BREA: I had no energy, skills or resources when I began. I think what guided me was just a really clear vision and determination. Both for what the film would be and what story it would tell and where we would go. In some ways, I think I'd always hoped we'd end up here [at Sundance] because it was the only film festival I'd ever heard of.
Brea has what’s commonly called chronic fatigue syndrome– the official name is myalgic encephalomyelitis (ME). In the film, she spends most of her time in a wheelchair or in bed. Her symptoms also include a profound sensitivity to noise, so she wears earplugs all the time. And when she becomes especially fatigued she can lose the ability to fully form words and is in severe pain.
All of this is documented in the movie as are the day to day lives of other people living with ME. Brea ingeniously interviews them while they're in their beds via Skype from her bed. The film opens in New York on September 22 and in Los Angeles on September 29.
Below are excerpts from John Horn's interview with Brea and Wasow. To hear the full conversation, click on the player above or get The Frame's podcast on iTunes.
On the importance of making her story known:
BREA: It is always really hard to travel and to do anything, but it's so important for me to be here. I think, in part, because it's really meaningful for me and to Omar to be at Sundace. I also think part of what has allowed this disease really to remain under the radar - especially those at the severe end of the spectrum - is that we can't be seen in public spaces. We can't leave our homes, so no one knows we exist. That's why to me it really matters to be out there. So I can be seen, and people can know me and can understand that this is a really difficult disease and that I do struggle with it.
On the challenges of physically making the documentary:
The first question was raising money and I wanted to do a crowdfunding campaign because it was the only way I thought I could get any funds for the film. But it was really hard because at that point, I could only shoot one day a month. So I would shoot one day, then I would crash in bed for 29 days and shoot one day. So it took me six months to shoot six days to make this trailer.
On the technology used to make the film:
BREA: We tried to find technologies to help me be more present because in the outset when I wasn't there at all, it wasn't really working so well. So we used Skype and I would do interviews with basically a poor man's Errol Morris interrotron. We would broadcast my image and my audio over an iPad that was reflected over a lens. So that allowed me to have these really intimate conversations from my bed with other patients who are also in their bed. And then we had a live camera stream coming from our camera on set. But at the end of the day, I also just had to trust the instincts of the people who were actually there. To this day, I still haven't been in any of the homes of any of the people who are in this film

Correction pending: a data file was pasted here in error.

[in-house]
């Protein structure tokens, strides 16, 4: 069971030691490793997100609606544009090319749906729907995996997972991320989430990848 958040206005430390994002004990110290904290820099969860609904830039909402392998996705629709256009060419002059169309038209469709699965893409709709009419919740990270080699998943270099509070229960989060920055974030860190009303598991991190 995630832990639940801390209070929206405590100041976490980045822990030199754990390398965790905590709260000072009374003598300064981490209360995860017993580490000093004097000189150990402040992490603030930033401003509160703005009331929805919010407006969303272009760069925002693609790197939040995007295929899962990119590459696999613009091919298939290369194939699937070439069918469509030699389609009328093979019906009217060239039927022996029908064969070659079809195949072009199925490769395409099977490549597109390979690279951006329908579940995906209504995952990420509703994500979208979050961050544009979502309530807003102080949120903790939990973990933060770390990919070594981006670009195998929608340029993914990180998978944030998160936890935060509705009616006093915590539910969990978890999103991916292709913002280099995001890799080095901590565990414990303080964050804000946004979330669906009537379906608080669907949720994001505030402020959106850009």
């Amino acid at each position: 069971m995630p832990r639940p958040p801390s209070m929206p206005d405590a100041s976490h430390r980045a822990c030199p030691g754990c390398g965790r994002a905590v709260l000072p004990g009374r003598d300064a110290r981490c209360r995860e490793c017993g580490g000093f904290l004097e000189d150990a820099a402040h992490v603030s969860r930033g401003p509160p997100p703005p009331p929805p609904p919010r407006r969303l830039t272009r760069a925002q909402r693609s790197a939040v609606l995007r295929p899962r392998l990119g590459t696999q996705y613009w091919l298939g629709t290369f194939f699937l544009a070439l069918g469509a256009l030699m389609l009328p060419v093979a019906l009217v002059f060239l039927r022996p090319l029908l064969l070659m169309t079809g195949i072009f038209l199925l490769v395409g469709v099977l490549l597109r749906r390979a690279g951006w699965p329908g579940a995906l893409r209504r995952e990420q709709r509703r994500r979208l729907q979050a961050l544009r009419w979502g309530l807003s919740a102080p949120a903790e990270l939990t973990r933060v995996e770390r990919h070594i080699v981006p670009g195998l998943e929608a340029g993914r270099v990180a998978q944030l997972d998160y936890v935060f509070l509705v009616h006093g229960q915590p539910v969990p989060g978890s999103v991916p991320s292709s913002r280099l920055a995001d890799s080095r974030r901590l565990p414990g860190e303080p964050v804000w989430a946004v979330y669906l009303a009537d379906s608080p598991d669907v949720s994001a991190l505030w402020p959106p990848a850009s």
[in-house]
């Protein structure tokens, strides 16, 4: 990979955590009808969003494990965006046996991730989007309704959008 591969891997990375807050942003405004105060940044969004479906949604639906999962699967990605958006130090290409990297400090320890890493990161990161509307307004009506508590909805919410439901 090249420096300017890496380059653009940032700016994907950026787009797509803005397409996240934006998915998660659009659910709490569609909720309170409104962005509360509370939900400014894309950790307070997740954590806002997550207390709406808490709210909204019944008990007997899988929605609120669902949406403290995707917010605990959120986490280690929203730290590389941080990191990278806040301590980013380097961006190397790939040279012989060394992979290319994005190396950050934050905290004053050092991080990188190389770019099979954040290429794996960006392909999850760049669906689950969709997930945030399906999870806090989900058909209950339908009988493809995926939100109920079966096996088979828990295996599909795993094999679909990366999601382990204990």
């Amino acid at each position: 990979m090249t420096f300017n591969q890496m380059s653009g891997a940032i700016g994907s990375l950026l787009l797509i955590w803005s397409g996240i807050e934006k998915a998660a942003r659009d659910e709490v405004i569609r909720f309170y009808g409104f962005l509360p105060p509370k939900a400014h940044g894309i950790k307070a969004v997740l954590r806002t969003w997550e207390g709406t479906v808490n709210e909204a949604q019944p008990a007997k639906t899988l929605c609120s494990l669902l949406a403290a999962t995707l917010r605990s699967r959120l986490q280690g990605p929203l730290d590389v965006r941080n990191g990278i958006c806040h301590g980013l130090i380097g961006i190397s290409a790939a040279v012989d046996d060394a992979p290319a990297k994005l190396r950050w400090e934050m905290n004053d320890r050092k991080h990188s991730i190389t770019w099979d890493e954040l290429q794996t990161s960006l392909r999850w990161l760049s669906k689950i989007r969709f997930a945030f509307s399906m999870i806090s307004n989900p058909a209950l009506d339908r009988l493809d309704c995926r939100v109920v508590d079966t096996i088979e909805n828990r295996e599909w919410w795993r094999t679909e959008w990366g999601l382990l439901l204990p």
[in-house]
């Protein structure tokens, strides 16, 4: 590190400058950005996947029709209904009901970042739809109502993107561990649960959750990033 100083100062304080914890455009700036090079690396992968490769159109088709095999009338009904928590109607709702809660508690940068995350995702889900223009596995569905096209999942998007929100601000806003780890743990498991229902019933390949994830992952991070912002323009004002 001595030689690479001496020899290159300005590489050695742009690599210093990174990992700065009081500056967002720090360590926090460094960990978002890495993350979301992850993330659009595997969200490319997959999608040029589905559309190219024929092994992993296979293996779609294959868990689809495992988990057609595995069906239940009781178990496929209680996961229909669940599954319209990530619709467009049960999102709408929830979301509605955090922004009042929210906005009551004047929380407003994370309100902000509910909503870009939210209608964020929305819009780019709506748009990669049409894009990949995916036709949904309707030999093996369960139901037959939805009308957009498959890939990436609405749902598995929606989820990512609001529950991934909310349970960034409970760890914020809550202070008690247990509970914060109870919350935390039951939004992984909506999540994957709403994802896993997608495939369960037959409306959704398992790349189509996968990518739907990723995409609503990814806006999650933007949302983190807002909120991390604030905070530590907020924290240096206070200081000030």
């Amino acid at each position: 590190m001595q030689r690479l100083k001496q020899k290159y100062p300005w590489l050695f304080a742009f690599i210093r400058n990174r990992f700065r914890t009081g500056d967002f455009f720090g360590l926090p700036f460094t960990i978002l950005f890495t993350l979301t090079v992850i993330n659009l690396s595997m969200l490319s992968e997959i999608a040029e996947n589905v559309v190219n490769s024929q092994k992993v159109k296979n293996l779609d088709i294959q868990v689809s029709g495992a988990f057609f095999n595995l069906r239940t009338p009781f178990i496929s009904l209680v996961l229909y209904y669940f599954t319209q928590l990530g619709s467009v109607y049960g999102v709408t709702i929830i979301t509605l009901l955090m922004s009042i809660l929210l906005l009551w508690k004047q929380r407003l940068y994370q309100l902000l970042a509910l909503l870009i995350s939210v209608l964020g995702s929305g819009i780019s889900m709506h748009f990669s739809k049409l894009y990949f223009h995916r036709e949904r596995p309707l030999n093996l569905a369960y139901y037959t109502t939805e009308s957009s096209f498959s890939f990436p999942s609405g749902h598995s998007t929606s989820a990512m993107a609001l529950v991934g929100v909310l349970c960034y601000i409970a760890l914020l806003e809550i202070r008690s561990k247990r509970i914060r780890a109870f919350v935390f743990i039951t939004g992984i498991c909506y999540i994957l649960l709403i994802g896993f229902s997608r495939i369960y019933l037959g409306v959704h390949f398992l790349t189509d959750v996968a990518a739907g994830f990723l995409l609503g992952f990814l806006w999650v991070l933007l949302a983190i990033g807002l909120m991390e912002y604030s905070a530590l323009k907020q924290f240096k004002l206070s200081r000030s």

On Brea's insistence that her pain be documented:
WASOW: There are definitely moments where my reflex is to help and she's saying, "No, let me suffer here on the ground and document." It feels antithetical to how I was raised and all my values. So that was hard. In particular because, at any given moment, I don't know if I'm not helping her, how much worse could it get. On the other hand, there were moments in the making of the film where we interviewed somebody who described an experience that was so similar to something weird and painful that Jen had experienced. And in those moments, I began to appreciate [that] unless this story gets told, we're going to be suffering in silence.
BREA: This is a conversation I had over and over again with our cinematographers and Omar. Even with them, the instinct is to help. In those moments, oftentimes I can't communicate. So my conversation with them was, in that moment, there's actually very little you can do to help - to ease my pain, or make it go away. In that moment, the presence of the camera is the greatest act of love. So if everything is falling apart and I'm screaming and things are bad, come closer. Because that minuscule awareness I have that it's even there, it gives that moment the potential to mean something different. And to take a pain that would otherwise be private and useless, and give it the potential that [it could one day be shared and] mean something. And diminish someone else's pain.
On the willingness of other patients' to share:
BREA: [Jessica Taylor] is a young British woman who's been sick since she's been 14, has been bedridden for a decade. I think early on I found that really everyone who had agreed to participate in the film felt the same way I did, really collaborative in wanting those moments to be documented, stretching themselves. Everyone had these limitations, you know, Jessica could only be interviewed for ten minutes at a time, and she would rest and we'd come back again. Everyone wanted to kind of push themselves because we all had the same commitment to telling this story and to finally letting this reality be seen.
How she documents the truth of chronic illness in "Unrest":
I didn't want to tell a tragic story because that would not be true. I did not want to tell an uplifting story because that also would not be true. I think there is so much darkness and so much light in my life and in the lives of everyone in the film. And that was the truth...
In a fiction film the heroine gets sick. There's a vigil by the bedside weather she lives or dies. And people want that kind of finality. And I think that works in narrative but people with chronic illness don't get that. There is no end. Life just goes on. And that's okay too.